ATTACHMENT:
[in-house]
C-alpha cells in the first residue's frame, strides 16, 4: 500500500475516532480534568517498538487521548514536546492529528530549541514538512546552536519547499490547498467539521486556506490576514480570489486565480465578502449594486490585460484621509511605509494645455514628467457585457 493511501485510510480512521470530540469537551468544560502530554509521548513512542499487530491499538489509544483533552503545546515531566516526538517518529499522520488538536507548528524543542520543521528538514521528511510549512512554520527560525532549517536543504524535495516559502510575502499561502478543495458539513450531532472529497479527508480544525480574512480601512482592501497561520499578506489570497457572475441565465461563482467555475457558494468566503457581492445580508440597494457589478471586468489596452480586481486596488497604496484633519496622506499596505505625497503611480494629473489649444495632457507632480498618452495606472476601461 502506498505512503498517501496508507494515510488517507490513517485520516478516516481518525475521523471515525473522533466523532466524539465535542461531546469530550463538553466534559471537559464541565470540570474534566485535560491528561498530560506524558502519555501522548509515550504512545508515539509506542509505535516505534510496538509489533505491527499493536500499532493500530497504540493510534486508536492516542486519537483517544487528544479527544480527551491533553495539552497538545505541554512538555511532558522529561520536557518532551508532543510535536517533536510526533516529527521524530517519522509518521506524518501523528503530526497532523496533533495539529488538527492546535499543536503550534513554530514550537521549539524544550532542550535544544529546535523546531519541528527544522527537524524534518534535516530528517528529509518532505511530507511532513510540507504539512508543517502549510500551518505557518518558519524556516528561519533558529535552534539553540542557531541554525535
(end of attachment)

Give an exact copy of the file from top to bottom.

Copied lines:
[in-house]
C-alpha cells in the first residue's frame, strides 16, 4: 500500500475516532480534568517498538487521548514536546492529528530549541514538512546552536519547499490547498467539521486556506490576514480570489486565480465578502449594486490585460484621509511605509494645455514628467457585457 493511501485510510480512521470530540469537551468544560502530554509521548513512542499487530491499538489509544483533552503545546515531566516526538517518529499522520488538536507548528524543542520543521528538514521528511510549512512554520527560525532549517536543504524535495516559502510575502499561502478543495458539513450531532472529497479527508480544525480574512480601512482592501497561520499578506489570497457572475441565465461563482467555475457558494468566503457581492445580508440597494457589478471586468489596452480586481486596488497604496484633519496622506499596505505625497503611480494629473489649444495632457507632480498618452495606472476601461 502506498505512503498517501496508507494515510488517507490513517485520516478516516481518525475521523471515525473522533466523532466524539465535542461531546469530550463538553466534559471537559464541565470540570474534566485535560491528561498530560506524558502519555501522548509515550504512545508515539509506542509505535516505534510496538509489533505491527499493536500499532493500530497504540493510534486508536492516542486519537483517544487528544479527544480527551491533553495539552497538545505541554512538555511532558522529561520536557518532551508532543510535536517533536510526533516529527521524530517519522509518521506524518501523528503530526497532523496533533495539529488538527492546535499543536503550534513554530514550537521549539524544550532542550535544544529546535523546531519541528527544522527537524524534518534535516530528517528529509518532505511530507511532513510540507504539512508543517502549510500551518505557518518558519524556516528561519533558529535552534539553540542557531541554525535